Doing away with rules, causing irritations. Making everyday occurrences visible. Completely unexpec-ted. Right in the face! The nonconformist actions of Sascha Kurmaz always take place in public spaces and almost casually break up the monotony of familiar modes of perception. The photogra-phic situations and illegal interventions of the Ukrainian artist throw a spanner into the works. They question habits and open new cultural and social spaces. His attitude is guerrilla or punk – auto-nomous, playful, disruptive, radical. For him, photography is not just an instrument for echoing and explaining life, but rather for exhausting art's potential and by doing so changing our understanding of society. Which artistic methods does Sascha Kurmaz apply to accomplish this? What kinds of cons-tellations does he create? And what initiates his strategies?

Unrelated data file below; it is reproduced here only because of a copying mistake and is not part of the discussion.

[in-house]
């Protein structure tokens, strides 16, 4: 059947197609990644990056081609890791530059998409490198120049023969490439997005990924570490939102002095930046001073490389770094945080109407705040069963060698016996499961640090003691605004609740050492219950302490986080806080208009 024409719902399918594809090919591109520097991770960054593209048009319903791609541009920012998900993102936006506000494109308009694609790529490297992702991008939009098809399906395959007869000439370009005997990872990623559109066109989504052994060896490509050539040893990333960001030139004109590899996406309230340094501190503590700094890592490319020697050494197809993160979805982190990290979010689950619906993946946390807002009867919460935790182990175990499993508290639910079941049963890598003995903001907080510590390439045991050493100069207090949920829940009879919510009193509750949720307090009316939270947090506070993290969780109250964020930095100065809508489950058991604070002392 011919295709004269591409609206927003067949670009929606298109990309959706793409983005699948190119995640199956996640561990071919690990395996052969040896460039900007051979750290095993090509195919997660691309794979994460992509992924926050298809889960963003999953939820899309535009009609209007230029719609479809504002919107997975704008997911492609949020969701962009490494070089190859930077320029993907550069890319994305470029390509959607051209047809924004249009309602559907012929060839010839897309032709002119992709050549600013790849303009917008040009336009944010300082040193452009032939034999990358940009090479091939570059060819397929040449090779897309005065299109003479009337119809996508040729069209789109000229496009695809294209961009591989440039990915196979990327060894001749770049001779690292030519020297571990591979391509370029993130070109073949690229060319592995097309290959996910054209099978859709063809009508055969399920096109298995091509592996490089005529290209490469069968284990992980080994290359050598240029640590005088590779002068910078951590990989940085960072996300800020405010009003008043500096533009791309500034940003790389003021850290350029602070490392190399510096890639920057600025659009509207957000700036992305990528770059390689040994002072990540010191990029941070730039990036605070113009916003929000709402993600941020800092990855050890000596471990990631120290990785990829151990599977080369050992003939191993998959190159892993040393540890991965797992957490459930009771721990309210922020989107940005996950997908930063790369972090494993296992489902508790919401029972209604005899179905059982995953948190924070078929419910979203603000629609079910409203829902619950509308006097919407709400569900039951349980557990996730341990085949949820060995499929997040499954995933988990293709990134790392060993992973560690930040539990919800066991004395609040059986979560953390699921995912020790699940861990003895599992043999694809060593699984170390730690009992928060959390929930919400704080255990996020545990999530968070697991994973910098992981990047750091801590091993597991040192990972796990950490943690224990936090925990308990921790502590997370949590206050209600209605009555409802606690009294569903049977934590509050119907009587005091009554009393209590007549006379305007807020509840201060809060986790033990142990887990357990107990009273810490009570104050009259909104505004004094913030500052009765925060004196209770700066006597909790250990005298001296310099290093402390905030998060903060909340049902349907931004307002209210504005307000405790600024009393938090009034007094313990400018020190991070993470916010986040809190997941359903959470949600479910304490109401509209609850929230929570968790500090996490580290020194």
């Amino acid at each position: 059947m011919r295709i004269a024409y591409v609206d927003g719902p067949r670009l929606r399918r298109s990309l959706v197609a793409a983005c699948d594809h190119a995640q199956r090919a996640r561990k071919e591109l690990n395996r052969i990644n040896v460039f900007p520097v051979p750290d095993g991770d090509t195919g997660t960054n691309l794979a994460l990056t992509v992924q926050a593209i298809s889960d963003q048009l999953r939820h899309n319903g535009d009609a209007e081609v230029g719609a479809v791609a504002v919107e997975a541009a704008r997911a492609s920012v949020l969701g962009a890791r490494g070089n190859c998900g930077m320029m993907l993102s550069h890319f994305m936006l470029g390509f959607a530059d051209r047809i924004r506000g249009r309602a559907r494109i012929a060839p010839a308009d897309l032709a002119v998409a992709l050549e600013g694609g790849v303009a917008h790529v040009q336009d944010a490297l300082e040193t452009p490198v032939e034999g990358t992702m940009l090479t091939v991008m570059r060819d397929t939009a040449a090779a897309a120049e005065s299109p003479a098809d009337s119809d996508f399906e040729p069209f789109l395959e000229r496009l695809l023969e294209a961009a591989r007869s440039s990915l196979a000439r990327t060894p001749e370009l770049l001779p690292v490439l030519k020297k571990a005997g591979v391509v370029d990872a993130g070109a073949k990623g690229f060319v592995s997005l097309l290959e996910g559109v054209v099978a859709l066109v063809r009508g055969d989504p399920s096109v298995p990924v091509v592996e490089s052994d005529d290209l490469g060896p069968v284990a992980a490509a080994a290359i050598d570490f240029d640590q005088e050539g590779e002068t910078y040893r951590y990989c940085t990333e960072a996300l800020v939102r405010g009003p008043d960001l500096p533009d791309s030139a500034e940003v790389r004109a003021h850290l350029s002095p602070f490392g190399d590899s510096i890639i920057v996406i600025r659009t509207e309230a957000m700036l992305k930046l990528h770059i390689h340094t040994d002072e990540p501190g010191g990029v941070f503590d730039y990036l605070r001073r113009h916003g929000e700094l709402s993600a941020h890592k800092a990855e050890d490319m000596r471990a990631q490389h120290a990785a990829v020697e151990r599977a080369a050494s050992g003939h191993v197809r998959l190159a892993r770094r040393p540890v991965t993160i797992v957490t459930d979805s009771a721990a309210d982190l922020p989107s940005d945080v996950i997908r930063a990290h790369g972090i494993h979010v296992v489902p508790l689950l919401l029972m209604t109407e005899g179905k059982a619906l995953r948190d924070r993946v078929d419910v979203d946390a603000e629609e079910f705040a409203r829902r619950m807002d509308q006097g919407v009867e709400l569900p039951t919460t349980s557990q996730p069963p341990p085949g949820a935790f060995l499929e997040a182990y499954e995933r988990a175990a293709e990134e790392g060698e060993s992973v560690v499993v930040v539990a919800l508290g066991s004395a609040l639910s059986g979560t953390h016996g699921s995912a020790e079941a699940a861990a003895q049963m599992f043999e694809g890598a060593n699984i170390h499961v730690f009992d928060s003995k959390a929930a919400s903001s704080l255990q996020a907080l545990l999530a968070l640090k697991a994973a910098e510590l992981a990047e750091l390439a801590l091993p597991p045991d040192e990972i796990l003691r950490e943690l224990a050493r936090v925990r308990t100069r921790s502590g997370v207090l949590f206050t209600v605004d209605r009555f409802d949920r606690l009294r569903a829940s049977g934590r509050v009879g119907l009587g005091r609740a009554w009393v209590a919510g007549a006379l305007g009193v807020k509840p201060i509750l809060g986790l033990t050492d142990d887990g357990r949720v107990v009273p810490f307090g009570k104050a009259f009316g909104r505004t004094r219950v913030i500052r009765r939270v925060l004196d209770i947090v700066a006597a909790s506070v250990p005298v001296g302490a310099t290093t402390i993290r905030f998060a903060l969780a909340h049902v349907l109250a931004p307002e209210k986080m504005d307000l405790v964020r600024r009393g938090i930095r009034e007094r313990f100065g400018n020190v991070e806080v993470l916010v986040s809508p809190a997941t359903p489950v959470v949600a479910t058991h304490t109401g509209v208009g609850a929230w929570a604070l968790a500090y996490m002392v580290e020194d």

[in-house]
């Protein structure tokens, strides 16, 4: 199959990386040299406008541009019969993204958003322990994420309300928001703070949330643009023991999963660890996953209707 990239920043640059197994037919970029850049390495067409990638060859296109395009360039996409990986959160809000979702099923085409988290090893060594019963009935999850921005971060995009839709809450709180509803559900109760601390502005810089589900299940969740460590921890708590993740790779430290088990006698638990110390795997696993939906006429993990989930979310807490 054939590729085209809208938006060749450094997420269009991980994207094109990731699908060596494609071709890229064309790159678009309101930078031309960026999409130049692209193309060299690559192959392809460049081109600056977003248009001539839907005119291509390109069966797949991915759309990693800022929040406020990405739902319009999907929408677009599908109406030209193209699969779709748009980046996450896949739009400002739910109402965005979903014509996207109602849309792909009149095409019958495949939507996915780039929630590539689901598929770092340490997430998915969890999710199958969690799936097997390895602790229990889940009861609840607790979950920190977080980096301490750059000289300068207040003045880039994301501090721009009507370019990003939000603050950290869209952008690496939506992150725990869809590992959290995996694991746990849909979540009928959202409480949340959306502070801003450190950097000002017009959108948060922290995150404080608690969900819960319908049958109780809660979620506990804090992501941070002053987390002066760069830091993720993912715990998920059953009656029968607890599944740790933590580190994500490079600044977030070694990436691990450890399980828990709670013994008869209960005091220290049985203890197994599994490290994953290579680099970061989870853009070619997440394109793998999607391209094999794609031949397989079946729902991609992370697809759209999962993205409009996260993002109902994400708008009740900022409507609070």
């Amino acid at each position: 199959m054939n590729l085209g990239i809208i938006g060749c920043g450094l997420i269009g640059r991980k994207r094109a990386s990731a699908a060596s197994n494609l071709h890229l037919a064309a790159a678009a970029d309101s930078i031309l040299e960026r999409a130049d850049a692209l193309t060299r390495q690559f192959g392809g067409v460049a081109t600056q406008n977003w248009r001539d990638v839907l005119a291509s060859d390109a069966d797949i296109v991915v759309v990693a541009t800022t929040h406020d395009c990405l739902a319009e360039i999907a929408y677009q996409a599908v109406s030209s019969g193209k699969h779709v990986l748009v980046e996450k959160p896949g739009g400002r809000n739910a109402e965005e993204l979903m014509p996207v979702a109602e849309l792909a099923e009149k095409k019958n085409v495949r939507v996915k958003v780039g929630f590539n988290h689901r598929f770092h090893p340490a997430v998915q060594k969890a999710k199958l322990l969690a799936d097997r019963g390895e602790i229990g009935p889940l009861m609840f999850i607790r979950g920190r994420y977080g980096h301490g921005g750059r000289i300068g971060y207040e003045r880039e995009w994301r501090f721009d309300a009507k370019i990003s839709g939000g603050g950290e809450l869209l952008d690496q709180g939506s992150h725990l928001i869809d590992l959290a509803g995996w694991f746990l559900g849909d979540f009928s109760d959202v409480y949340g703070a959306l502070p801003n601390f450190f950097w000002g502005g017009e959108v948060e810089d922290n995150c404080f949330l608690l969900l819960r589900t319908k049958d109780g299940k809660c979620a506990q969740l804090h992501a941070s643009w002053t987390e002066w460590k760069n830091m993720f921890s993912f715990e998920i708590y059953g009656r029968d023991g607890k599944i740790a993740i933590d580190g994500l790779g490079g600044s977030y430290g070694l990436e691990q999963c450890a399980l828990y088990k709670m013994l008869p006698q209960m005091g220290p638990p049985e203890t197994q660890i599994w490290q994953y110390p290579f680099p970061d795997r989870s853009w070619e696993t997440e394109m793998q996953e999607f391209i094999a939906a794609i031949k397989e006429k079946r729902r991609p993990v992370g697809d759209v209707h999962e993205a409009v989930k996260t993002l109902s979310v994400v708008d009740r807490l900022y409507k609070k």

Sascha Kurmaz consciously and arbitrarily places his somewhat sexually explicit images between the pages of books in bookstores. He busts open advertising displays in public places and replaces the original posters with images of the homeless. At subway station exits, he distributes slips of paper to passers-by with photographs that depict the same location but a day early. He slides his prints unde-tected into strangers' jacket pockets. He cuts sections out of advertising banners, thereby removing the commercial information and creating a new context. Through these actions and misappropria-tions, he shifts his photographic artistic practices towards social interaction and personal encounters. The viewer remains unsure of what it all means – what exactly does this have to do with him? In this way, he's made aware of his surroundings for a short moment – a stumble that makes him conscious of the act of passing.
With all of this situationism, the individual image and its theme are not important, but rather their effect in a specific context. For Sascha Kurmaz, it's not the neatly framed print on the wall at an exhibition that counts, but rather the artistic act itself. That places him in the tradition of a conceptual approach to photography, as it has been implemented since the 1970s. Even at that time, the former under-standing of photography was turned upside down and led to an expansion of the use, perception and definition of the photographic medium.